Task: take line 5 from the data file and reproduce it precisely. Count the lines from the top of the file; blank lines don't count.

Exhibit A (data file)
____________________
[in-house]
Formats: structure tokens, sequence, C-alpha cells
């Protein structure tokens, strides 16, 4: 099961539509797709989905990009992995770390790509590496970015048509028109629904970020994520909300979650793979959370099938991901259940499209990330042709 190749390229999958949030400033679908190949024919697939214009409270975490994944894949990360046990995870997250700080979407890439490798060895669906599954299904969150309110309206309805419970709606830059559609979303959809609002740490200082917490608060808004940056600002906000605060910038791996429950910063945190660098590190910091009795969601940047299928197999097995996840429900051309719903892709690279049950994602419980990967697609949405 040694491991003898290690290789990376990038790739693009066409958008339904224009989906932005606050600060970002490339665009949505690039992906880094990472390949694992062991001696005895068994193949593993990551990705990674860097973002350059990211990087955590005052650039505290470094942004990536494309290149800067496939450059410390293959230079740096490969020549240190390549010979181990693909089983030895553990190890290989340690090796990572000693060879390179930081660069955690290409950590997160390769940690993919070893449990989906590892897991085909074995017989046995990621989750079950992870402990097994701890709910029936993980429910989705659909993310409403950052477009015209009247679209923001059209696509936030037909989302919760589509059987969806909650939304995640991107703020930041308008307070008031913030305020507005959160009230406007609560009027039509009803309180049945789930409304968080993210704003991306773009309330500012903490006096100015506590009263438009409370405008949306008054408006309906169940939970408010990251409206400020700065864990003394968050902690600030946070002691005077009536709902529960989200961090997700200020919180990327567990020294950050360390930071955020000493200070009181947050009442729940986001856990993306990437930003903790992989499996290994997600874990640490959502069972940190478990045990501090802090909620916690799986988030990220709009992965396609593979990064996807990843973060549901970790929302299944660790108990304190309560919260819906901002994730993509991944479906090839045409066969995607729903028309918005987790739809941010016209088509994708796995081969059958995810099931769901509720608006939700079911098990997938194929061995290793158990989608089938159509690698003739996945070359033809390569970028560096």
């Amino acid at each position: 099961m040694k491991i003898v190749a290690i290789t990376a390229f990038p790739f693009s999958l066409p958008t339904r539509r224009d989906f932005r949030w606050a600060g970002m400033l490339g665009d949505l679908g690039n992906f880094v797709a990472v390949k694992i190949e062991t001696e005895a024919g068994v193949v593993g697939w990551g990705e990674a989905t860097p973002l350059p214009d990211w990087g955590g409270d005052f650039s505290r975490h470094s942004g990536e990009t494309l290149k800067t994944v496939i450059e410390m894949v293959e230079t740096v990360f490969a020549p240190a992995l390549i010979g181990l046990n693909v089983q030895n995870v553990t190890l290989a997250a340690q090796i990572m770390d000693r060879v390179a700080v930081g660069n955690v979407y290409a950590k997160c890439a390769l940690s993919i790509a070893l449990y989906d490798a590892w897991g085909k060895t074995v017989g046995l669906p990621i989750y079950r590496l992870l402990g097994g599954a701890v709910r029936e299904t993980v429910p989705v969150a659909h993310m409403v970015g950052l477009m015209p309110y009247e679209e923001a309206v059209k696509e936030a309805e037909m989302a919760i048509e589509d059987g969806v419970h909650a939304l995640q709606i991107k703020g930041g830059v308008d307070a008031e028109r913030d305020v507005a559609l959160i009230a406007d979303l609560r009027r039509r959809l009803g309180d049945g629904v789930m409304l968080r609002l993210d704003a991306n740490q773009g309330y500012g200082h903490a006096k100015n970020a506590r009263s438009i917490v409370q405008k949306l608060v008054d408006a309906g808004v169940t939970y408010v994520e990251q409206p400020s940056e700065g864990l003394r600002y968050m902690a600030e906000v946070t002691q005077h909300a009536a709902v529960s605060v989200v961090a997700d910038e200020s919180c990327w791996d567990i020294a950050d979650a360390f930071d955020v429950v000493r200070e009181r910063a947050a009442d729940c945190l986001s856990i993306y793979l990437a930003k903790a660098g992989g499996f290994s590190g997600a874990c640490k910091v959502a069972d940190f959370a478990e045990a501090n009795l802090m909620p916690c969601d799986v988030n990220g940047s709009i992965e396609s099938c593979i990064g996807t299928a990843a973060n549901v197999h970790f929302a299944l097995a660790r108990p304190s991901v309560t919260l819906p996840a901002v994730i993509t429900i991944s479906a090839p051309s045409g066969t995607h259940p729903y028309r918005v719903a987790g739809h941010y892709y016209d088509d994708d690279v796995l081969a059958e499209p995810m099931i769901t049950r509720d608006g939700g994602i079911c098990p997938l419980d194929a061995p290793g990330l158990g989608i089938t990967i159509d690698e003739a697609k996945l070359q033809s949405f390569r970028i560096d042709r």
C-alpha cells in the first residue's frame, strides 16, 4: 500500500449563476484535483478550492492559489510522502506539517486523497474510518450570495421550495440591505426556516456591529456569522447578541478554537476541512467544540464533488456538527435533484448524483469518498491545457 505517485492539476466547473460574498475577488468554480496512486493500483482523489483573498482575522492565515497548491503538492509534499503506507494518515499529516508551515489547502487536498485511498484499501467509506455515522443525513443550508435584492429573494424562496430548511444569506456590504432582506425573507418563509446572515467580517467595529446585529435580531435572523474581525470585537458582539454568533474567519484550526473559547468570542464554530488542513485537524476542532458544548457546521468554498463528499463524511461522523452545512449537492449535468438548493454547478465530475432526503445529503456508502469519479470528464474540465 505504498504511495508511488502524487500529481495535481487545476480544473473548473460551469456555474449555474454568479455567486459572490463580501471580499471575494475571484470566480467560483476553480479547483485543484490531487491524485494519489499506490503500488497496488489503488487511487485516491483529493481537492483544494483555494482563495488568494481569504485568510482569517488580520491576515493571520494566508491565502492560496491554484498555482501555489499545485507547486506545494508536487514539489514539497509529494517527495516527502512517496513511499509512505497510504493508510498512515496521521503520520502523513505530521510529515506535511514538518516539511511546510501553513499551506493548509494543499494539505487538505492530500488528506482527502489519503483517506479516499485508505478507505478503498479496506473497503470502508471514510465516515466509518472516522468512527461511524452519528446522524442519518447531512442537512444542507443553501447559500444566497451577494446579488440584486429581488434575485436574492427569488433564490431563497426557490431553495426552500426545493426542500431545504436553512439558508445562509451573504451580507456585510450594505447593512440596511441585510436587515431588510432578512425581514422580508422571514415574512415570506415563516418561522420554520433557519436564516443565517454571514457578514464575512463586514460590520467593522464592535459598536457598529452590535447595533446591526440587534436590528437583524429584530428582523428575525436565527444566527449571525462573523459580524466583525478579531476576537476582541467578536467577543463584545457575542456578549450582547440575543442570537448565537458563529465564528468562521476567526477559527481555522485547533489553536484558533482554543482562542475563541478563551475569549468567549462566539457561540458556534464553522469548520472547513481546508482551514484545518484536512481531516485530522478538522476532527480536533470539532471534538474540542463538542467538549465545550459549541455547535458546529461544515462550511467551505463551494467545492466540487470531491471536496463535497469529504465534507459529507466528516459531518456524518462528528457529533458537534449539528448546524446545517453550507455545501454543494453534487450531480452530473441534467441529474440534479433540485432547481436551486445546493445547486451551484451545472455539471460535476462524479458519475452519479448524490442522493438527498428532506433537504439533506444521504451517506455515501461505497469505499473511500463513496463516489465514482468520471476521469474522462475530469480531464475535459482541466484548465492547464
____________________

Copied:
C-alpha cells in the first residue's frame, strides 16, 4: 500500500449563476484535483478550492492559489510522502506539517486523497474510518450570495421550495440591505426556516456591529456569522447578541478554537476541512467544540464533488456538527435533484448524483469518498491545457 505517485492539476466547473460574498475577488468554480496512486493500483482523489483573498482575522492565515497548491503538492509534499503506507494518515499529516508551515489547502487536498485511498484499501467509506455515522443525513443550508435584492429573494424562496430548511444569506456590504432582506425573507418563509446572515467580517467595529446585529435580531435572523474581525470585537458582539454568533474567519484550526473559547468570542464554530488542513485537524476542532458544548457546521468554498463528499463524511461522523452545512449537492449535468438548493454547478465530475432526503445529503456508502469519479470528464474540465 505504498504511495508511488502524487500529481495535481487545476480544473473548473460551469456555474449555474454568479455567486459572490463580501471580499471575494475571484470566480467560483476553480479547483485543484490531487491524485494519489499506490503500488497496488489503488487511487485516491483529493481537492483544494483555494482563495488568494481569504485568510482569517488580520491576515493571520494566508491565502492560496491554484498555482501555489499545485507547486506545494508536487514539489514539497509529494517527495516527502512517496513511499509512505497510504493508510498512515496521521503520520502523513505530521510529515506535511514538518516539511511546510501553513499551506493548509494543499494539505487538505492530500488528506482527502489519503483517506479516499485508505478507505478503498479496506473497503470502508471514510465516515466509518472516522468512527461511524452519528446522524442519518447531512442537512444542507443553501447559500444566497451577494446579488440584486429581488434575485436574492427569488433564490431563497426557490431553495426552500426545493426542500431545504436553512439558508445562509451573504451580507456585510450594505447593512440596511441585510436587515431588510432578512425581514422580508422571514415574512415570506415563516418561522420554520433557519436564516443565517454571514457578514464575512463586514460590520467593522464592535459598536457598529452590535447595533446591526440587534436590528437583524429584530428582523428575525436565527444566527449571525462573523459580524466583525478579531476576537476582541467578536467577543463584545457575542456578549450582547440575543442570537448565537458563529465564528468562521476567526477559527481555522485547533489553536484558533482554543482562542475563541478563551475569549468567549462566539457561540458556534464553522469548520472547513481546508482551514484545518484536512481531516485530522478538522476532527480536533470539532471534538474540542463538542467538549465545550459549541455547535458546529461544515462550511467551505463551494467545492466540487470531491471536496463535497469529504465534507459529507466528516459531518456524518462528528457529533458537534449539528448546524446545517453550507455545501454543494453534487450531480452530473441534467441529474440534479433540485432547481436551486445546493445547486451551484451545472455539471460535476462524479458519475452519479448524490442522493438527498428532506433537504439533506444521504451517506455515501461505497469505499473511500463513496463516489465514482468520471476521469474522462475530469480531464475535459482541466484548465492547464